I want to mount a 24 inch tv on the side of my wardrobe, but I’m worried the wardrobe won’t take it’s weight?
The tv weighs 3.5kg and the mount is 0.55kg. I have a small wardrobe and the only ideal place to hang the tv is on the side of the wardrobe. What can be done to ensure the wardrobe holds the weight of the tv? Do I add an additional piece of wood inside the cupboard?
Any help will be appreciated.
Also, I’m not sure if there is enough depth for the tv to attach to.
- RobsteriarkLv 73 weeks agoFavourite answer
It’s not a great idea, but with a few vital precautions could be done.
You have just over 4kg cantilevered from your wardrobe. The true load will depend upon how far out the mounting bracket extends as that adds a lever effect which magnifies the load.
You also need to consider what the wardrobe is made of: cheap ones are made of chipboard which has very little strength if there are any fixings pulling on it, as any cantilevered load will be doing.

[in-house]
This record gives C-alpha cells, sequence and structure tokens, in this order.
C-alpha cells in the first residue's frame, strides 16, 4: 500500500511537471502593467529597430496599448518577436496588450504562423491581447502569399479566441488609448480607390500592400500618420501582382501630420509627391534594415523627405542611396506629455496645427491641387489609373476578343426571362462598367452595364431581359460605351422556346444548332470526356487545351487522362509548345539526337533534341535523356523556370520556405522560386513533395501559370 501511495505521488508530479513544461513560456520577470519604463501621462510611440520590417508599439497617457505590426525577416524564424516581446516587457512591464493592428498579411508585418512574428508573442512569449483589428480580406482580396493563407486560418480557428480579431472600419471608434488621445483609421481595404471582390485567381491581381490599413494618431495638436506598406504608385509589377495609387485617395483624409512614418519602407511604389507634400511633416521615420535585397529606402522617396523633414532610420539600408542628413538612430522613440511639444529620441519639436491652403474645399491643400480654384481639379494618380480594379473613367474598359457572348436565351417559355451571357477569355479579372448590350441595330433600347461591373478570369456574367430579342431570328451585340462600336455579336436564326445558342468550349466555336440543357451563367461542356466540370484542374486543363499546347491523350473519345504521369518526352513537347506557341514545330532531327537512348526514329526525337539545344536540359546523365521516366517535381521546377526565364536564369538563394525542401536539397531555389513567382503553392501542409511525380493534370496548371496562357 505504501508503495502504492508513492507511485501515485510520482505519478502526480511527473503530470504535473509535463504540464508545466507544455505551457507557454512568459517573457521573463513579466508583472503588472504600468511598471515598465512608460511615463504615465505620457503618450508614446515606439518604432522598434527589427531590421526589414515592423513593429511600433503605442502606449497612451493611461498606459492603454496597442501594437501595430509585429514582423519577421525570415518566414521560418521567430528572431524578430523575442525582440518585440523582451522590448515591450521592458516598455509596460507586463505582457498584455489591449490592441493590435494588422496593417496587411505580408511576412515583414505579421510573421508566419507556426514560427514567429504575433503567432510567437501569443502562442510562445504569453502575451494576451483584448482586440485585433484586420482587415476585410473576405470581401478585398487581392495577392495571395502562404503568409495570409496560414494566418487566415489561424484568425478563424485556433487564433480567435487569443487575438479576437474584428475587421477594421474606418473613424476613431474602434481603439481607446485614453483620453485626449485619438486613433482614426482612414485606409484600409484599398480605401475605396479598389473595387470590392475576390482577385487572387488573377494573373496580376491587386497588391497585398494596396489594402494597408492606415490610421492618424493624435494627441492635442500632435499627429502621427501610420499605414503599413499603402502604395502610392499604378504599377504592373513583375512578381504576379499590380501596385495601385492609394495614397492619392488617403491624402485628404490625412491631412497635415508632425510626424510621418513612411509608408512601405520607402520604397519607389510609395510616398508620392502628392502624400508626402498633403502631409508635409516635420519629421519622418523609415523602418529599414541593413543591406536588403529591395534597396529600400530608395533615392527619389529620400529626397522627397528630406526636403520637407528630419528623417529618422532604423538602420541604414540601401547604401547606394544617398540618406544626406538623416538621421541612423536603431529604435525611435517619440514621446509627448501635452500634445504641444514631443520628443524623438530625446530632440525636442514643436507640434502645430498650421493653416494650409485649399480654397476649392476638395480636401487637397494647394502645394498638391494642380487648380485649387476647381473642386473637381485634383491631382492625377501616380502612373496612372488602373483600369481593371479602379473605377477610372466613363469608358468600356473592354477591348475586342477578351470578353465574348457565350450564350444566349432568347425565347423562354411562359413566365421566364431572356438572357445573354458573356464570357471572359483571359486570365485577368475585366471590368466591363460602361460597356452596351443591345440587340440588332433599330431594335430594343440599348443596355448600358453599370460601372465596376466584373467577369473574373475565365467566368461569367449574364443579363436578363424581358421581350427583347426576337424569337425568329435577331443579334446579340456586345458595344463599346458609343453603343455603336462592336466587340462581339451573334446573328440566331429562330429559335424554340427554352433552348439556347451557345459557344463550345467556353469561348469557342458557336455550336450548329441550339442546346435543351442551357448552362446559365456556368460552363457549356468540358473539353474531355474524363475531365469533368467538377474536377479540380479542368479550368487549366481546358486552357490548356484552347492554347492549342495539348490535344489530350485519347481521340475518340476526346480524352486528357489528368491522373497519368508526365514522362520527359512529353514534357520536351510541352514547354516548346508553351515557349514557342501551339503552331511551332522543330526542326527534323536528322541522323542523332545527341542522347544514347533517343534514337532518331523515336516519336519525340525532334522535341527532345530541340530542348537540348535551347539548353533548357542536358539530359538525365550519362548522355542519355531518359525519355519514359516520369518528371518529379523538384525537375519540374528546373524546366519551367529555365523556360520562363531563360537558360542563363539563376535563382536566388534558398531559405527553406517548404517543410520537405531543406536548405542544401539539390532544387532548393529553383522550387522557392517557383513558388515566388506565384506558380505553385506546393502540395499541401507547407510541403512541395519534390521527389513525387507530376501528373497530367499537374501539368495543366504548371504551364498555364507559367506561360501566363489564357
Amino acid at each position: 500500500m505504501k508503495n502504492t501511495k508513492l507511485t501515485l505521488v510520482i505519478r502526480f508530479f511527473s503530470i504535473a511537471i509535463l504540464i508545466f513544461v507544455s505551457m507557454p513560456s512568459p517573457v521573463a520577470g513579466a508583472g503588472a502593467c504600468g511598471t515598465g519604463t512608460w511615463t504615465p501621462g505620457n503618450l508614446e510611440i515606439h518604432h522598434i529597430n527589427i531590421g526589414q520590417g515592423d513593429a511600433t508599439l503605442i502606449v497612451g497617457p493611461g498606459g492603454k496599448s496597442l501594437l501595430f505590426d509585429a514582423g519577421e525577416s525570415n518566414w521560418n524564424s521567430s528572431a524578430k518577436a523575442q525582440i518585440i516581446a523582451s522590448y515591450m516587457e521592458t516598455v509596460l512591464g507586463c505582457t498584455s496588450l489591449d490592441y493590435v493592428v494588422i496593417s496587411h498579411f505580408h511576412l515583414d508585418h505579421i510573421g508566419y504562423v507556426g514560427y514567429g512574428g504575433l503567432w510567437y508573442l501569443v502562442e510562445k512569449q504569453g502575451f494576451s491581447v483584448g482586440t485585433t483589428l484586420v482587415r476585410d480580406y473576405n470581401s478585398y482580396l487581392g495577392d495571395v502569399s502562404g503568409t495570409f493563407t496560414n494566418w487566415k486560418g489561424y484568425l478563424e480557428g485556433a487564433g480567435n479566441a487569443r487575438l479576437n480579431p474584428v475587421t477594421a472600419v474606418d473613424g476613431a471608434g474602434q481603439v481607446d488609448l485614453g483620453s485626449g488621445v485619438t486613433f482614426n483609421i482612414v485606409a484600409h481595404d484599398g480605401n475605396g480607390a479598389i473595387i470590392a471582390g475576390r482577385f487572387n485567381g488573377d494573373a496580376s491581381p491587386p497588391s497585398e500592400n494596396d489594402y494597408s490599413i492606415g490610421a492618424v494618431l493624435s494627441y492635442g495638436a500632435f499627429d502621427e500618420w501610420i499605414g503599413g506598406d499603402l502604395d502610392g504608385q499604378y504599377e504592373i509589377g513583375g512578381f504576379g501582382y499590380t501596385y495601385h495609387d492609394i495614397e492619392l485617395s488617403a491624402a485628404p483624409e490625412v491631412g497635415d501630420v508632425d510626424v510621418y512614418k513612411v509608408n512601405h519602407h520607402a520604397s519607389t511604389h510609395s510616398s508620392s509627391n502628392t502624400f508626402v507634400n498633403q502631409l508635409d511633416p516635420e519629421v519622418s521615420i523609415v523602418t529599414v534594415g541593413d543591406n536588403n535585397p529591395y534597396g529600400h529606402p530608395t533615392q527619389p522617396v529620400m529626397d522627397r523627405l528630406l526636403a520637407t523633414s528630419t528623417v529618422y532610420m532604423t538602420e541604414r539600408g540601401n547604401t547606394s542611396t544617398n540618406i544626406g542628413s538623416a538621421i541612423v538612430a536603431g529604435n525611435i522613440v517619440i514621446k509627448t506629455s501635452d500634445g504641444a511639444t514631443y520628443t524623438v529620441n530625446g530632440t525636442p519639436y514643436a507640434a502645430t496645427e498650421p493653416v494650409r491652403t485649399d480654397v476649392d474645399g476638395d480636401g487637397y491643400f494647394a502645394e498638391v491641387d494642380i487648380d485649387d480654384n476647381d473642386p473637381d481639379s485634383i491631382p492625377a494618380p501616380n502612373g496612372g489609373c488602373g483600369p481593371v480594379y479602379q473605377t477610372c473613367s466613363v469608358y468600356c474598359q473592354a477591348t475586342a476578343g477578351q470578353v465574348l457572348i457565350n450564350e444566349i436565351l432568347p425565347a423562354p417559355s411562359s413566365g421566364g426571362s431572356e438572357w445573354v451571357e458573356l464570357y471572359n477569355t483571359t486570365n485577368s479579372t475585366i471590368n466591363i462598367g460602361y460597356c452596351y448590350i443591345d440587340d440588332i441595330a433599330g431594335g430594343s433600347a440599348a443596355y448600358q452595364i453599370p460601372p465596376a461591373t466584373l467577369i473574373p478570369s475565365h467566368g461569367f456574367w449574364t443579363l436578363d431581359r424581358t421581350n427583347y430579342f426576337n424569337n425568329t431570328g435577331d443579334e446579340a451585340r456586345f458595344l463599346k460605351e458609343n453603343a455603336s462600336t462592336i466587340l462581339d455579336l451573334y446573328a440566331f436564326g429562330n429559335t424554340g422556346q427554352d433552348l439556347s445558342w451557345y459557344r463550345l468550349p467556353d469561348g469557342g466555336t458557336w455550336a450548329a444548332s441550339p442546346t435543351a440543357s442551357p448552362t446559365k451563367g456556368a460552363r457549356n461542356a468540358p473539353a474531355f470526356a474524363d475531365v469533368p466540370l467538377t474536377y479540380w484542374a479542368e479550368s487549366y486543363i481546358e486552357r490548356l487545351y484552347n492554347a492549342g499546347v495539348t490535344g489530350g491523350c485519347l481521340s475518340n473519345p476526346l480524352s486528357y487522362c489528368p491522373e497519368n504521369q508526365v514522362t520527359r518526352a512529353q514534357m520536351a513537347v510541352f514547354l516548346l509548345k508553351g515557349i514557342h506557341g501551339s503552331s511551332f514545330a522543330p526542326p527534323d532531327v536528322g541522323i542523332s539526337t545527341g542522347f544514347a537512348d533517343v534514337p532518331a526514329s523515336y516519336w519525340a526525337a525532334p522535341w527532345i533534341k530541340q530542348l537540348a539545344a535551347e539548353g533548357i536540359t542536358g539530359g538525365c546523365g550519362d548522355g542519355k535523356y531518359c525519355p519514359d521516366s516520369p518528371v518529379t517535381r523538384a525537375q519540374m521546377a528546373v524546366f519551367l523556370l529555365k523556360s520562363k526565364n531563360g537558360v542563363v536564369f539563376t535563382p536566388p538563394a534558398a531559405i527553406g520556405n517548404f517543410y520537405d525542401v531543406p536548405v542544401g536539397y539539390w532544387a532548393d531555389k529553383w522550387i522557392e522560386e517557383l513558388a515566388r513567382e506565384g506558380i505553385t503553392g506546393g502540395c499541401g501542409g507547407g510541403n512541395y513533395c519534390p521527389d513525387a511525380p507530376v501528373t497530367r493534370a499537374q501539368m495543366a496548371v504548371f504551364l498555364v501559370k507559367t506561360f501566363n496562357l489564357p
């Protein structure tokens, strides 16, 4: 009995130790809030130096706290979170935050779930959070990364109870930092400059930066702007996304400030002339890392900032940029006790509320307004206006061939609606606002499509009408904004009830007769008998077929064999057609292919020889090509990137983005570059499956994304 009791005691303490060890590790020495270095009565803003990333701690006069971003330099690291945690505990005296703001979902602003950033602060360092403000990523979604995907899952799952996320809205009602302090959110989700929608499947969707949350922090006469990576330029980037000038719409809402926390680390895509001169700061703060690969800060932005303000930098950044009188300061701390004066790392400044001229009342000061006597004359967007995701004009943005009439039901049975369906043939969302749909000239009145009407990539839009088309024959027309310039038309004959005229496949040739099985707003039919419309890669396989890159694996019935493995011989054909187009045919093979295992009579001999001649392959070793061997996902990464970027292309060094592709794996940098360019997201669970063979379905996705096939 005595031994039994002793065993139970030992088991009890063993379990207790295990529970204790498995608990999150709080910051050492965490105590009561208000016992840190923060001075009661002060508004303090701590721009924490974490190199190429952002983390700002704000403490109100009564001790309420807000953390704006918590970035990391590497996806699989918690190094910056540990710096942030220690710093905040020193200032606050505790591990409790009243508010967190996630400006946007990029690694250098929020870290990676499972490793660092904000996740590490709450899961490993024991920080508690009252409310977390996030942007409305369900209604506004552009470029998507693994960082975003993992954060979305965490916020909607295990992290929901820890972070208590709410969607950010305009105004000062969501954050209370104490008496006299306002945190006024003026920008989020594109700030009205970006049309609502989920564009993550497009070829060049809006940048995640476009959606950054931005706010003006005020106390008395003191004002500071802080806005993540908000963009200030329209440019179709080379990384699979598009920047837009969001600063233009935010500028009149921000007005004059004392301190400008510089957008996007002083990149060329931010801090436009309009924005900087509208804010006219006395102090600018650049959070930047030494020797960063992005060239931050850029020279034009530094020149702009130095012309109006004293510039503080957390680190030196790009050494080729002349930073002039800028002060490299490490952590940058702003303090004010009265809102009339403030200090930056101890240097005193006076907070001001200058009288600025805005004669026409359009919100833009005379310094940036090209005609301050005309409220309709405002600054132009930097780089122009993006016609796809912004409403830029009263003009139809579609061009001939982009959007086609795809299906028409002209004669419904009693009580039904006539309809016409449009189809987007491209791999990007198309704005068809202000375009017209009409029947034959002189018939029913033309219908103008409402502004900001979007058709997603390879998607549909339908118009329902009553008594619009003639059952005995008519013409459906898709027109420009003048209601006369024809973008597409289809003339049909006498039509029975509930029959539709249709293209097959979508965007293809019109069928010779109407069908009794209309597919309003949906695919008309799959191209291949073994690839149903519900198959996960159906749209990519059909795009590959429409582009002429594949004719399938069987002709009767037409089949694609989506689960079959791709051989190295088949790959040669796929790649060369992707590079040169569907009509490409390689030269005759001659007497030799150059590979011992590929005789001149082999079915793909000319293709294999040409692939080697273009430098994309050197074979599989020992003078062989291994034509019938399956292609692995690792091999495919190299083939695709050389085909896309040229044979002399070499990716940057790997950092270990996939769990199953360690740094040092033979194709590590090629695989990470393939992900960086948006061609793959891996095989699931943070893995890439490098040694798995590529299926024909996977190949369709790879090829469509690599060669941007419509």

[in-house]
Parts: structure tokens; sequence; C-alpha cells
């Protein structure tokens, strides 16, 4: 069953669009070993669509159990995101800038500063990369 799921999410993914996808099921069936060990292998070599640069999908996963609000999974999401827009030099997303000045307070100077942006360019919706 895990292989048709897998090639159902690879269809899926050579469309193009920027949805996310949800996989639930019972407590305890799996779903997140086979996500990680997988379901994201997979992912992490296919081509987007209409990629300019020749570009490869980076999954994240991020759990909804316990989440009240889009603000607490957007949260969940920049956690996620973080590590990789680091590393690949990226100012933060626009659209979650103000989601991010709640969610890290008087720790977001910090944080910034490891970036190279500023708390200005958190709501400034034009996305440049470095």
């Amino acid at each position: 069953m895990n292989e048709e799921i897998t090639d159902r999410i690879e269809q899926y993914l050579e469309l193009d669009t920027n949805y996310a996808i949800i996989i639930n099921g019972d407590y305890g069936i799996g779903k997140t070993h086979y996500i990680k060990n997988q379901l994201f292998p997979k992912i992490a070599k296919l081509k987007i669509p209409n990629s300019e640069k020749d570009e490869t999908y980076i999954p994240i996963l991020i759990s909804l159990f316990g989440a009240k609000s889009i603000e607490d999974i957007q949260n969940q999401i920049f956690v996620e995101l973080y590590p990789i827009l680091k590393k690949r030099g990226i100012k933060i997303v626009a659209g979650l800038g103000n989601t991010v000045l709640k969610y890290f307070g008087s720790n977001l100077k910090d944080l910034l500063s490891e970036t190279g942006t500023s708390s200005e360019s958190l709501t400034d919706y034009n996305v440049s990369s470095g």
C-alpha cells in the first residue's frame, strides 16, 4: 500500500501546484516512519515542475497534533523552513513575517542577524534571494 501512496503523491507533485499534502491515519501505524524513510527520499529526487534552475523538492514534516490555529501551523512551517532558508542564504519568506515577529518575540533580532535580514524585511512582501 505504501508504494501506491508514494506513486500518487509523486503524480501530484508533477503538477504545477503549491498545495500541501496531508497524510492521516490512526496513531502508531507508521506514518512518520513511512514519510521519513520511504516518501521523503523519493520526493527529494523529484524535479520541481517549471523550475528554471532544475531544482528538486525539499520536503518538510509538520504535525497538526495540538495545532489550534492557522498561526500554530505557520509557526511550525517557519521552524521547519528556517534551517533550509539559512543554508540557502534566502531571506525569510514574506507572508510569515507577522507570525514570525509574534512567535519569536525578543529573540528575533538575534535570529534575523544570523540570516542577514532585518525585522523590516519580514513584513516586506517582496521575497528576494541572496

So yes, as there’s little depth, add a solid wood or plywood doubler to the inside. Something which is about 30cm square should be fine and about 1cm thick. If you can, make the doubler longer, say 40cm, in height. Bear in mind I don’t know whether your bracket id fixed or is a swing-arm model; the latter needs far more support. If the wardrobe is chipboard then change that to two doublers at least 5mm thick, with the chipboard sandwiched between them.
Do not use self tapping screws. There is always the risk that they will rip out. Instead use either nuts and bolts with steel washers on each side, or use machine screws instead of bolts. Machine screws are threaded all the way up the to head, and can have screwdriver or Allen-key heads instead of ugly hexagonal bolt heads.
Finally, and so important that I suggest you do this FIRST, fix the wardrobe to the wall. That’s standard advice these days anyway, but when you have a TV hanging off the furniture the risk of the wardrobe toppling over are greatly increased. So do that first so you don’t forget later; the fixings can be rigid or they can be flexible safety straps and will need suitable wall-anchors if what you’re screwing into isn’t solid timber.